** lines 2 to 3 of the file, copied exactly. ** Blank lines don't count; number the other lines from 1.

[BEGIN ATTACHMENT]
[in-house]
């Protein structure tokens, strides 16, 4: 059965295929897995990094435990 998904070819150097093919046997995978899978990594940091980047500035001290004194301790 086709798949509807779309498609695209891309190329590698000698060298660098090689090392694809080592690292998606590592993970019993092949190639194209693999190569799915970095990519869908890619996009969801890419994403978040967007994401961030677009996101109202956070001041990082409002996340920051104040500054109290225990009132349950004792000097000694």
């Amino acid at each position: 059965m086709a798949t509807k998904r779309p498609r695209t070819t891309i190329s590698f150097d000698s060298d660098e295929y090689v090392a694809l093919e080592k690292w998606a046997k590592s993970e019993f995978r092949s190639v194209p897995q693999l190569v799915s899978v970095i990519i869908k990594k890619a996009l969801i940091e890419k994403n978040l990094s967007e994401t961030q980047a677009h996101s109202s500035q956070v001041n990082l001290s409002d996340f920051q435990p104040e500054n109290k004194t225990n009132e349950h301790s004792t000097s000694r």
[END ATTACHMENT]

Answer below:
């Protein structure tokens, strides 16, 4: 059965295929897995990094435990 998904070819150097093919046997995978899978990594940091980047500035001290004194301790 086709798949509807779309498609695209891309190329590698000698060298660098090689090392694809080592690292998606590592993970019993092949190639194209693999190569799915970095990519869908890619996009969801890419994403978040967007994401961030677009996101109202956070001041990082409002996340920051104040500054109290225990009132349950004792000097000694």
């Amino acid at each position: 059965m086709a798949t509807k998904r779309p498609r695209t070819t891309i190329s590698f150097d000698s060298d660098e295929y090689v090392a694809l093919e080592k690292w998606a046997k590592s993970e019993f995978r092949s190639v194209p897995q693999l190569v799915s899978v970095i990519i869908k990594k890619a996009l969801i940091e890419k994403n978040l990094s967007e994401t961030q980047a677009h996101s109202s500035q956070v001041n990082l001290s409002d996340f920051q435990p104040e500054n109290k004194t225990n009132e349950h301790s004792t000097s000694r």